Friday, November 19, 2010

Sleepers vs. Non-Sleepers

A couple of weeks after moving into my new apartment, there was a power-outage that lasted from 10:30 at night to about 4:30 in the morning. It was July. I live on the top floor. My room got very warm very quickly.

During the power outage, my apartment was very quiet. Sort of. There are two types of noise: white noise, and non-white noise. I normally sleep with the air conditioner and a fan on. The building's ventilation system makes a certain amount of white noise. That was all silenced. Now, I could hear all the non-white noise, such as people talking in adjacent units, cars driving by on the streets, dogs barking in the distance, etc.

I didn't get to sleep that night until about 4:30 AM. When I told this story to the McQueens Robin laughed and said I was the only person she knew who wouldn't be able to sleep at night during a power-outage. I tried to explain the difference between white noise and non-white noise, and how I can sleep with white noise, but not non-white noise. She didn't buy it. Jack suggested that there seem to be two types of people in the world: sleepers and non-sleepers, and sleepers will never understand non-sleepers.

Sleepers are people that go to bed and sleep. They sleep because they want to sleep. Or because they're comfortable and tired. I was a sleeper when I was a teenager.  Actually, most teenagers are.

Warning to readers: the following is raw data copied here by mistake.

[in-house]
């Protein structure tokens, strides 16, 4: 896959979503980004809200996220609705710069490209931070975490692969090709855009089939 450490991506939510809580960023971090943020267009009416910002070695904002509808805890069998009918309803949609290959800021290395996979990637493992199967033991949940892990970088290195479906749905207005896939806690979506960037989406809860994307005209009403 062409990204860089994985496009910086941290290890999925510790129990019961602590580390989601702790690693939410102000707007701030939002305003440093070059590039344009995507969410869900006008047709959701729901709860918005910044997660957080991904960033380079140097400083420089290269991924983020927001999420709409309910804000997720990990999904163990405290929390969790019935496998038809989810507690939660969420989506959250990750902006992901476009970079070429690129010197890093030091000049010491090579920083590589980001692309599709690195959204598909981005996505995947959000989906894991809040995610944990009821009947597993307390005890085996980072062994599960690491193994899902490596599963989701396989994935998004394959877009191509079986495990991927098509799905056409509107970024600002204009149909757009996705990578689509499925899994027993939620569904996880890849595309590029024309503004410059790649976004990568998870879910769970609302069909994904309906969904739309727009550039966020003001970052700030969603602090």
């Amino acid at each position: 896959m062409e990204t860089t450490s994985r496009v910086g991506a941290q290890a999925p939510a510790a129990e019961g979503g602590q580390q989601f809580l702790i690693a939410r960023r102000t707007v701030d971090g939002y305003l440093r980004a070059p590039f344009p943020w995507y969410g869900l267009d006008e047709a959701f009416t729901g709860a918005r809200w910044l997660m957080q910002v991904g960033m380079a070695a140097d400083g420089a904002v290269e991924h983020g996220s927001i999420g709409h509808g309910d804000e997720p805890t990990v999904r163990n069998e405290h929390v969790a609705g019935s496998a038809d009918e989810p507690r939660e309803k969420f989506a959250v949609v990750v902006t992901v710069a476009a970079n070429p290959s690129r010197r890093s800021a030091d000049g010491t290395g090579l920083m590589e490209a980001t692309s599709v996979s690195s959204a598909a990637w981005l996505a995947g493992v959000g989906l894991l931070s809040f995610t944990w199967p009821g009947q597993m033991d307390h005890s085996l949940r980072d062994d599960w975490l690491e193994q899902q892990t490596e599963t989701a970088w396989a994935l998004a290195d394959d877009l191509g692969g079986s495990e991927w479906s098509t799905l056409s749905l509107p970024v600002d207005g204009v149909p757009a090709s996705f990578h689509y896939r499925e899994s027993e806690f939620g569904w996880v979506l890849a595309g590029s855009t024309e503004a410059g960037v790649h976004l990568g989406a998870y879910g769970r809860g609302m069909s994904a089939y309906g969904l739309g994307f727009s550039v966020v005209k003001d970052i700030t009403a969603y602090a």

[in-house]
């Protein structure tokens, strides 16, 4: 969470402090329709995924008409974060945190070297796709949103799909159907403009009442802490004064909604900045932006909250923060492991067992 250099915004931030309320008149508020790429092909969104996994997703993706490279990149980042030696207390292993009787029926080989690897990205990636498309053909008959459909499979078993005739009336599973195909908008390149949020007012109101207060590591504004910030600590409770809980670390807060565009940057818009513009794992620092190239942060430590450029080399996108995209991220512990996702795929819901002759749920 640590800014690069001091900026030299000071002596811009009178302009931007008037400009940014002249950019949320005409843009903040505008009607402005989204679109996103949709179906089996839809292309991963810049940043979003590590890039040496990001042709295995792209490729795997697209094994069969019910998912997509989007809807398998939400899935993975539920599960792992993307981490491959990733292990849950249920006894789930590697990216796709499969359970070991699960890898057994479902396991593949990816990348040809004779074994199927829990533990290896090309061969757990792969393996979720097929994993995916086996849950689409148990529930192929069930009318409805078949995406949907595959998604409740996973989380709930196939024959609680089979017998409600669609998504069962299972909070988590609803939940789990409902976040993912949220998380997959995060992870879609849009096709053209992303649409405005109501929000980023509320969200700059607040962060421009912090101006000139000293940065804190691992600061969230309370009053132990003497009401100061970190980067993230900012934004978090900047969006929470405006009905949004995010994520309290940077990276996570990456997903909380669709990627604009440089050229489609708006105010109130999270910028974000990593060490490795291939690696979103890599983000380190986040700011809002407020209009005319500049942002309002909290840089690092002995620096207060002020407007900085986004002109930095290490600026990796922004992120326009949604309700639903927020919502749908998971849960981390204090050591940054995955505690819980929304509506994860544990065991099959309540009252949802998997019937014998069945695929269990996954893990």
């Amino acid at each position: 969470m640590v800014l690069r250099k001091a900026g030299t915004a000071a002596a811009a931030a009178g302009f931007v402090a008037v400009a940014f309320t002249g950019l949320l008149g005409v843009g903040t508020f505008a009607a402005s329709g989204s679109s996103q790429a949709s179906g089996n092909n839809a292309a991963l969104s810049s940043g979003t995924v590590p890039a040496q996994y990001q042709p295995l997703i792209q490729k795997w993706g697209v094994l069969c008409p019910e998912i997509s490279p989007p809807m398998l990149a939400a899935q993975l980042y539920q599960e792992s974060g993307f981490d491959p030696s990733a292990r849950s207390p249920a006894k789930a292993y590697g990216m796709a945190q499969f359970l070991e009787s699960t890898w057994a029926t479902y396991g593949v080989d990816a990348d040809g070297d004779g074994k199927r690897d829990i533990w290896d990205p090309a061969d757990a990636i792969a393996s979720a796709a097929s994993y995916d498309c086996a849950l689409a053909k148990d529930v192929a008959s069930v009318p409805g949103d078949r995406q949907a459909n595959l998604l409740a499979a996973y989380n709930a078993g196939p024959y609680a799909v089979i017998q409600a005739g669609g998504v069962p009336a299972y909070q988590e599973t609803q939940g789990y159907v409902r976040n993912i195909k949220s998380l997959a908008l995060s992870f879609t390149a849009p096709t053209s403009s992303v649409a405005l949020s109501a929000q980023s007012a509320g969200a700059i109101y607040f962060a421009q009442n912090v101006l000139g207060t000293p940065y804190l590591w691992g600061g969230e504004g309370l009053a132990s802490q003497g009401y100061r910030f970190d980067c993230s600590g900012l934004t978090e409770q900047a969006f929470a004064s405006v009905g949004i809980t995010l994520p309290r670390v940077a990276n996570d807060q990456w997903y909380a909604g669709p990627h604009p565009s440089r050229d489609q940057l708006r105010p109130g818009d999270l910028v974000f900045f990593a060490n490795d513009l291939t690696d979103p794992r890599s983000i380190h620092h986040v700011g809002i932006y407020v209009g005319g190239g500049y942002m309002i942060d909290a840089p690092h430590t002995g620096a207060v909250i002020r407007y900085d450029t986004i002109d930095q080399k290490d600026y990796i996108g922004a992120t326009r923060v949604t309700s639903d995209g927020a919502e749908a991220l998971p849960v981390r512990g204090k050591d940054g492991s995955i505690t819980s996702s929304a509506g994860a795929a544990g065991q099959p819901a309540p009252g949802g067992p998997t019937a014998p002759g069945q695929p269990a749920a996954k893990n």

A non-sleeper can't just go to sleep. They need certain conditions to be in place. During the day, I am a sleeper. At night, I'm a non-sleeper. In the day, I can sleep while sitting upright on a noisy, hot, crowded bus with my head against the bouncing window. But at night, I need everything to be just so.

So I started contemplating the difference between sleepers and non-sleepers, trying to develop a theory as to what makes one one and not the other. Then I stumbled across Today's Articles. It turns out that science already has answers.

When you're awake, your brain produces high frequency brain waves. As you fall deeper into sleep, your brainwaves lower in frequency.  Every now and again, while sleeping, a spurt of higher frequency waves are produced. Those spurts are called "spindles". The scientists found that people who produce more spindles don't get woken up as easily as those who produce fewer spindles.

Unfortunately, the question of "how do I make my brain create more spindles?" remains unanswered.

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